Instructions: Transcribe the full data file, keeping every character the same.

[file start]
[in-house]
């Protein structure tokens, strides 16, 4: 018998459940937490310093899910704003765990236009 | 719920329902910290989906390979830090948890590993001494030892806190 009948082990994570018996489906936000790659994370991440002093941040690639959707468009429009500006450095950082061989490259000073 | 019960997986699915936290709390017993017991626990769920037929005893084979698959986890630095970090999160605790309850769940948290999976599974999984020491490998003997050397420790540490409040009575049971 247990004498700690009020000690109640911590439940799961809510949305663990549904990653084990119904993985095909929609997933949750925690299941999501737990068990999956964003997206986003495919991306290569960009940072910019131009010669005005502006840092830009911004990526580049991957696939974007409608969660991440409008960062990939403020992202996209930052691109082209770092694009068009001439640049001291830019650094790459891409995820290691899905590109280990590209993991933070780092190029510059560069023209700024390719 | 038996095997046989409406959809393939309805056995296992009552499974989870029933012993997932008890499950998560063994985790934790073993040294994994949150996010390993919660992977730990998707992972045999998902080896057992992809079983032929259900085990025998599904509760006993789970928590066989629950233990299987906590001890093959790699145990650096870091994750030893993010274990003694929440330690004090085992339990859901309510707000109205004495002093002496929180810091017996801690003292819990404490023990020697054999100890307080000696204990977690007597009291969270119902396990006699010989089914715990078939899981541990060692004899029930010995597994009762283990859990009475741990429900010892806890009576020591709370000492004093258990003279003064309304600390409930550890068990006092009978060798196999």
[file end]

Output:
[in-house]
């Protein structure tokens, strides 16, 4: 018998459940937490310093899910704003765990236009 | 719920329902910290989906390979830090948890590993001494030892806190 009948082990994570018996489906936000790659994370991440002093941040690639959707468009429009500006450095950082061989490259000073 | 019960997986699915936290709390017993017991626990769920037929005893084979698959986890630095970090999160605790309850769940948290999976599974999984020491490998003997050397420790540490409040009575049971 247990004498700690009020000690109640911590439940799961809510949305663990549904990653084990119904993985095909929609997933949750925690299941999501737990068990999956964003997206986003495919991306290569960009940072910019131009010669005005502006840092830009911004990526580049991957696939974007409608969660991440409008960062990939403020992202996209930052691109082209770092694009068009001439640049001291830019650094790459891409995820290691899905590109280990590209993991933070780092190029510059560069023209700024390719 | 038996095997046989409406959809393939309805056995296992009552499974989870029933012993997932008890499950998560063994985790934790073993040294994994949150996010390993919660992977730990998707992972045999998902080896057992992809079983032929259900085990025998599904509760006993789970928590066989629950233990299987906590001890093959790699145990650096870091994750030893993010274990003694929440330690004090085992339990859901309510707000109205004495002093002496929180810091017996801690003292819990404490023990020697054999100890307080000696204990977690007597009291969270119902396990006699010989089914715990078939899981541990060692004899029930010995597994009762283990859990009475741990429900010892806890009576020591709370000492004093258990003279003064309304600390409930550890068990006092009978060798196999």